Of Deviations and the Dead

There have been many changes in The Walking Dead from the way the story was told in the comics. Most of it has been additions, fleshing bits out. We knew this well before the series started, both Frank Darabont and Robert Kirkman said so in interviews, and Kirkman especially was actually pushing for change, so his faithful readers wouldn’t be able to predict every twist the story would take. I figure now that the first season is over, as a longtime reader of the comic I’d take a look at the changes.

First up, the new characters. I’ve heard a lot of bitching about all the new characters, but by the end of the season we’ve seen that (surprise!) just like in the comic, the mortality rate for cast members is high. This means that those new characters you dislike, well they’re probably not going to be around for too many episodes. But on the other hand, some of the new characters are really awesome. I loved Dr. Jenner, and Merle, but Daryl Dixon is the standout for me. Even if he wasn’t one of the Boondock Saints, he’s still a badass redneck with a crossbow. Personally, I’d love to see him added to the comics at some point.

The plot changes are also things I like, and for the most part come down to the difference between Kirkman writing the comic on his own, and a group of writers in a room discussing what to do. For example, the whole thing with the CDC came about because someone mentioned that, hey the story takes place in Atlanta, and the headquarters for the CDC is in Atlanta. These types of natural story progressions I don’t mind at all. Oh, and Shane still being alive should be interesting, it will make even the scenes that happened in the comics a bit different just having him there.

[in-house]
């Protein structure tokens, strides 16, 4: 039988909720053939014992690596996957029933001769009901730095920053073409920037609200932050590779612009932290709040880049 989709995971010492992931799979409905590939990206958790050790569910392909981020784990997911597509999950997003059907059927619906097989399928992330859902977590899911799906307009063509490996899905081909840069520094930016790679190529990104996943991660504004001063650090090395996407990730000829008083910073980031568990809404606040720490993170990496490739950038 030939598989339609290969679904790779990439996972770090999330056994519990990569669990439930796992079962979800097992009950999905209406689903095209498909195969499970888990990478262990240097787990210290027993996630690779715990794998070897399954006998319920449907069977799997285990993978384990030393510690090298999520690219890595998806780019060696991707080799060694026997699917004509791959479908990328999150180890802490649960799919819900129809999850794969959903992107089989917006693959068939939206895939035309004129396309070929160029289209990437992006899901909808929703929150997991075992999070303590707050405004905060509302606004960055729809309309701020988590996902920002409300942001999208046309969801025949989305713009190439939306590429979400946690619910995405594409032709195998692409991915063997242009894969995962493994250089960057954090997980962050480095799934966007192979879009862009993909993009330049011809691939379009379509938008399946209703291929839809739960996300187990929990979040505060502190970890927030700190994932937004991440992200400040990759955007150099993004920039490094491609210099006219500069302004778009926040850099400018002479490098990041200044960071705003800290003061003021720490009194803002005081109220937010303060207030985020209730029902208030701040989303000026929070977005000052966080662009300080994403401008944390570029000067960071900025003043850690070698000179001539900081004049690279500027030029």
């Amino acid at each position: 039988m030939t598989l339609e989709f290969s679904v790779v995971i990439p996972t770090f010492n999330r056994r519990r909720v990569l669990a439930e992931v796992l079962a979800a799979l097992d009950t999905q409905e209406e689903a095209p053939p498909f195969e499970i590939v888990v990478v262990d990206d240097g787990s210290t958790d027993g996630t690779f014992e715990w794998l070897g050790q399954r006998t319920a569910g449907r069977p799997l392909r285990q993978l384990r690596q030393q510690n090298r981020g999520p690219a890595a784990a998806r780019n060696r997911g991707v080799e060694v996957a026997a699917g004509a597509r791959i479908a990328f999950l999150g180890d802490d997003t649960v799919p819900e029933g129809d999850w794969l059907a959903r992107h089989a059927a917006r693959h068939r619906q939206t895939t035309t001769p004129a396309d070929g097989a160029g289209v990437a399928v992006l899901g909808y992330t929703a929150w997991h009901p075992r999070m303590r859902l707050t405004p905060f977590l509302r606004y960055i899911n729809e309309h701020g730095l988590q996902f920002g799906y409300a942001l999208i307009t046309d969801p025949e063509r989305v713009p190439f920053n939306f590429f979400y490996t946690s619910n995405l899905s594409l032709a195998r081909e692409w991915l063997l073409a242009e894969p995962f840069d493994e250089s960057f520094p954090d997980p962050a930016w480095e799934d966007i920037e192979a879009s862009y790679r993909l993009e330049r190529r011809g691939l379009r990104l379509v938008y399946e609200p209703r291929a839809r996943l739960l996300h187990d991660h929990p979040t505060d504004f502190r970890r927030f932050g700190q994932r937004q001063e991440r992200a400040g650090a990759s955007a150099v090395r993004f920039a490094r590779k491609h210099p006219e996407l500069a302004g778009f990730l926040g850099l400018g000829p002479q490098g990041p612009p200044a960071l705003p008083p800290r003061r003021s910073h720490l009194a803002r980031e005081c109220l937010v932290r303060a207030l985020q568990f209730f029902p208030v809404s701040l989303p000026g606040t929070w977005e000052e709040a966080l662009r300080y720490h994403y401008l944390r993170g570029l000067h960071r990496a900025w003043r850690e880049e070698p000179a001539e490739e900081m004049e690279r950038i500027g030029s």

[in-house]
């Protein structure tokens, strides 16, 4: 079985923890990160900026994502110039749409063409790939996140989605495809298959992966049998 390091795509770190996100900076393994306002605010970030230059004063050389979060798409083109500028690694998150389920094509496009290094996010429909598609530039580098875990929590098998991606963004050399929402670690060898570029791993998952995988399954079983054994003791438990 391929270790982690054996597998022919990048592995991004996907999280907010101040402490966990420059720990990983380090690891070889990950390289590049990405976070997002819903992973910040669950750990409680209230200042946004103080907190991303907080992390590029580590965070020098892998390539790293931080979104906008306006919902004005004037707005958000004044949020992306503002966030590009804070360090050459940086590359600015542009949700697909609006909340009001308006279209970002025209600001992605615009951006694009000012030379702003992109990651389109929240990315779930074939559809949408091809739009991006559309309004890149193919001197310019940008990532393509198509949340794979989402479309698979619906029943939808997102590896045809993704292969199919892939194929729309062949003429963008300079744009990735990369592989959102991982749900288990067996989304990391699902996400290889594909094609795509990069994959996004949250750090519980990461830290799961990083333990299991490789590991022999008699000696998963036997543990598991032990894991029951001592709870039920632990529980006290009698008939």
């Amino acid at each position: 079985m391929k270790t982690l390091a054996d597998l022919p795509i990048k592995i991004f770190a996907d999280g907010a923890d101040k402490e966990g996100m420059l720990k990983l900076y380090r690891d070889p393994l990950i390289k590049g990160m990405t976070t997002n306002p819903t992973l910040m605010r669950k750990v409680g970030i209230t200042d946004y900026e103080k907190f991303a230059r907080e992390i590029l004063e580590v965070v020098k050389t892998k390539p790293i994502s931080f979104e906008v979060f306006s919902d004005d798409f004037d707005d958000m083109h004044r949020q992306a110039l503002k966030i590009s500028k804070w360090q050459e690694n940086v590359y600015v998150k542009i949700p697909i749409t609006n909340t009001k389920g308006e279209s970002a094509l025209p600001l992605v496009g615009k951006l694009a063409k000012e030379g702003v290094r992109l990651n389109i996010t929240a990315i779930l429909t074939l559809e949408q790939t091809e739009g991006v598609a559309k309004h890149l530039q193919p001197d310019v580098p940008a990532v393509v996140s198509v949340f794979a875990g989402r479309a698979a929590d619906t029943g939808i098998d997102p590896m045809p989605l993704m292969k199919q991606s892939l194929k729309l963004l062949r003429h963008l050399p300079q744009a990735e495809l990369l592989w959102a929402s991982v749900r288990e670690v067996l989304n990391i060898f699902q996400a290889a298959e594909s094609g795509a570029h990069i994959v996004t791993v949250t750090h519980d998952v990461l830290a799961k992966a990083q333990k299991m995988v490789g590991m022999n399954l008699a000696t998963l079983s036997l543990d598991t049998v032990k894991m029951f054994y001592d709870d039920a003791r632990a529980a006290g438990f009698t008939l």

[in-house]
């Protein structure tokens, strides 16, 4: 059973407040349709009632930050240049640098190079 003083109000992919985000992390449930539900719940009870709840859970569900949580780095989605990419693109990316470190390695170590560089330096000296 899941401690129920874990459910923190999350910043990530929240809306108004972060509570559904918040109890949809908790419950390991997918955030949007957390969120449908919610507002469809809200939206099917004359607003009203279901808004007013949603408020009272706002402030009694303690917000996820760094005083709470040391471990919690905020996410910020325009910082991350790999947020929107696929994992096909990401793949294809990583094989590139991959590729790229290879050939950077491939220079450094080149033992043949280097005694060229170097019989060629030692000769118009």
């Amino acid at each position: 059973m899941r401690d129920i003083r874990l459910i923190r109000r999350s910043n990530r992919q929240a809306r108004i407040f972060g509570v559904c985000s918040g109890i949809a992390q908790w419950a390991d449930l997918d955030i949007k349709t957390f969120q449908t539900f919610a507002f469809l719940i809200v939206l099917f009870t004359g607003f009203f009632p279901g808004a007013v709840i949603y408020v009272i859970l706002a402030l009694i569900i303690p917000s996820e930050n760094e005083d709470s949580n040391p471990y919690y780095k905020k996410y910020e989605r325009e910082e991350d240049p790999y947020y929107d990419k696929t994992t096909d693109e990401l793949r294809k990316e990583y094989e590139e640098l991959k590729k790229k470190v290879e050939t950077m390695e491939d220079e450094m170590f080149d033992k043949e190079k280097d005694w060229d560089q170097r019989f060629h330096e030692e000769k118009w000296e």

There was one change that I do really dislike, however. In the comics, you never see anything other than the main group, and their actions. Off the top of my head I can think of only one issue to ever have a flashback, otherwise everything we’ve seen has to do with this group. As a result, it isn’t known how widespread the zombie outbreak is, if all of the US has fallen, if it’s reached other continents, etc. In the season finale Jenner basically said that the US government has fallen, and also confirmed that it was worldwide, as other governments, including France, were also rushing to find a cure. Sure, being a global epidemic was a pretty good bet, but I just liked the little hint of uncertainty.

Overall, I’m quite happy with the first season of TWD, it was solid, and did a great job of being faithful to the comics and adding material at the same time. My notes for season two? Don’t kill Daryl, utilize Bear McCreary better, put more work into your explosions. That’s really it.



~ by Jerk on December 8, 2010.

2 Responses to “Of Deviations and the Dead”

  1. I agree with all of this. Well all of it that I know anything to comment about. I think the scare factor could have gone on a lot longer without telling us if it was world wide or not. There needs to be some hope and right now, I don’t see any. I personally would have given up, but that’s just me and I suck at running.

    I honestly havent even noticed Bear. Maybe that’s a good thing or maybe i’m not so observant but it hasn’t been one of those shows where I’ve gone, God the music is fantastic.

  2. In the first couple eps I actually noticed how little they used music, which I felt built the tension better. However, I have noticed things like using non-Bear music, which is odd. The music that played as they left the camp in ep 5? That was from Sunshine.

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